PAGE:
FDA Grants Priority Review to Polatuzumab Vedotin Combo for Difficult-to-treat DLBCL

FDA Grants Priority Review to Polatuzumab Vedotin Combo for Difficult-to-treat DLBCL

The U.S. Food and Drug Administration has granted priority review to Roche‘s polatuzumab vedotin in combination with Rituxan (rituximab) and the chemotherapy bendamustine for the treatment of patients with relapsed or refractory diffuse large B-cell lymphoma (DLBCL).

The FDA is expected to make a decision on whether to approve the treatment combination by Aug. 19.

“We are working with the FDA to bring this important new option to patients with this aggressive disease as quickly as possible,” Sandra Horning, MD, chief medical officer and head of global product development at Roche, said in a press release.

The biologics license application was based on results from the global Phase 1b/2 GO29365 trial (NCT02257567), which included heavily pretreated follicular lymphoma and DLBCL patients who were not eligible for a stem cell transplant.

The trial was meant to determine if adding polatuzumab vedotin to a combination of bendamustine and Rituxan (by Biogen and Genentech) or bendamustine and Gazyva (obinutuzumab, by Roche-owned Genentech), was safe, well-tolerated, and effective in these patients.

The trial’s Phase 2 part included 80 pre-treated DLBCL patients (median of two prior therapies), who randomly received polatuzumab vedotin plus Rituxan and bedamustine, or Rituxan and bendamustine only. The study’s primary goal was complete response, or the disappearance of all cancer signs, at the end of treatment.

Secondary goals included objective response — complete and partial responses — and best objective response at the end of treatment, as evaluated by both the investigators and an independent review committee. Other exploratory goals were duration of response, progression-free survival (PFS; the time patients live without cancer progression), event-free survival, and overall survival.

Adding polatuzumab vedotin to Rituxan and bendamustine extended the patients’ median overall survival from 4.7 months to more than one year (12.4 months). Additionally, 40% of participants treated with the triple therapy achieved a complete response, compared with only 18% of patients receiving Rituxan and bendamustine alone.

The triple treatment also increased median PFS from two to 7.6 months and reduced the risk of disease worsening or death by 66% compared with Rituxan and bedamustine alone.

Patients on polatuzumab vedotin demonstrated longer responses — 10.3 months vs. 4.1 months.

Updated safety data are similar to those previously reported, with infections and reduced numbers of blood cells remaining the most common severe to life-threatening adverse events. Although the triple therapy had higher rates of severely low blood cell numbers, infection and transfusion rates were similar between the two groups.

Polatuzumab vedotin is an antibody-drug conjugate that targets the CD79b protein — a cell surface molecule found in most types of B-cell non-Hodgkin’s lymphoma. The binding of polatuzumab vedotin to CD79b is intended to kill these B-cells with a targeted approach to minimize the effects on healthy cells while boosting tumor cell death.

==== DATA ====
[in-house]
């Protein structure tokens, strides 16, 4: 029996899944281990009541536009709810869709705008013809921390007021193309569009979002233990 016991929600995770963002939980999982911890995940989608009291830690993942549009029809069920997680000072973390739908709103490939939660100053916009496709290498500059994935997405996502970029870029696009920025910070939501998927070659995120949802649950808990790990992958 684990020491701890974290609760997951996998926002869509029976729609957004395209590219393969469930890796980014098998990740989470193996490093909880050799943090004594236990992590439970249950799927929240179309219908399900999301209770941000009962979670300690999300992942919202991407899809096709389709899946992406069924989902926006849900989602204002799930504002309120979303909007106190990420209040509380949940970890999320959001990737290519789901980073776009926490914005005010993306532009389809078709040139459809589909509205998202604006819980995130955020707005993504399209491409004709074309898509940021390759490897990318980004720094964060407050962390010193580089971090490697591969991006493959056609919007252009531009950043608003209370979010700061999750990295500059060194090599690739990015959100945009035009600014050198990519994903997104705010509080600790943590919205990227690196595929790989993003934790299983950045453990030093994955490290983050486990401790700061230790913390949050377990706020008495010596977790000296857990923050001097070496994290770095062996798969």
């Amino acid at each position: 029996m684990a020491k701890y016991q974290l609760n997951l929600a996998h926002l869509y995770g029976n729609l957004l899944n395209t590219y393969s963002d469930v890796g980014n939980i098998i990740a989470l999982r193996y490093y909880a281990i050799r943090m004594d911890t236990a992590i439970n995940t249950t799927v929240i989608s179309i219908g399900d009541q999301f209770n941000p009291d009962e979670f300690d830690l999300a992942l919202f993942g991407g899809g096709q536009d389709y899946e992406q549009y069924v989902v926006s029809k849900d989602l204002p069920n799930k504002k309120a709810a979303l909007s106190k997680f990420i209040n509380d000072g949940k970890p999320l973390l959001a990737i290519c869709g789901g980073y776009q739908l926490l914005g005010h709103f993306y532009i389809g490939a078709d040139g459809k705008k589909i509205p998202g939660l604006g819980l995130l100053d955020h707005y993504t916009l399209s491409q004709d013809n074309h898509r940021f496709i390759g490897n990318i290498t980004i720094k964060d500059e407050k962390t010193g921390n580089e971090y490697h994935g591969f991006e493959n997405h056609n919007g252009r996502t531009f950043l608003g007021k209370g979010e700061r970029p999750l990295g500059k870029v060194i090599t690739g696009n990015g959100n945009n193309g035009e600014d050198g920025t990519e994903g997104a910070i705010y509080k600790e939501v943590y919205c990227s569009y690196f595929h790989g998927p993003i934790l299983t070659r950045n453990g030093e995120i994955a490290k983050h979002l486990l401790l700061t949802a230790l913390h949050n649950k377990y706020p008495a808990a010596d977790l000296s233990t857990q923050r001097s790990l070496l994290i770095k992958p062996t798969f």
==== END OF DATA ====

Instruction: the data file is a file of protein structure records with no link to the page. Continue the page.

The potential medication had already been granted breakthrough therapy designation by the FDA and priority medicines, or PRIME, designation by the European Medicines Agency.

José is a science news writer with a PhD in Neuroscience from Universidade of Porto, in Portugal. He has also studied Biochemistry at Universidade do Porto and was a postdoctoral associate at Weill Cornell Medicine, in New York, and at The University of Western Ontario in London, Ontario, Canada. His work has ranged from the association of central cardiovascular and pain control to the neurobiological basis of hypertension, and the molecular pathways driving Alzheimer’s disease.
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José is a science news writer with a PhD in Neuroscience from Universidade of Porto, in Portugal. He has also studied Biochemistry at Universidade do Porto and was a postdoctoral associate at Weill Cornell Medicine, in New York, and at The University of Western Ontario in London, Ontario, Canada. His work has ranged from the association of central cardiovascular and pain control to the neurobiological basis of hypertension, and the molecular pathways driving Alzheimer’s disease.
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José is a science news writer with a PhD in Neuroscience from Universidade of Porto, in Portugal. He has also studied Biochemistry at Universidade do Porto and was a postdoctoral associate at Weill Cornell Medicine, in New York, and at The University of Western Ontario in London, Ontario, Canada. His work has ranged from the association of central cardiovascular and pain control to the neurobiological basis of hypertension, and the molecular pathways driving Alzheimer’s disease.

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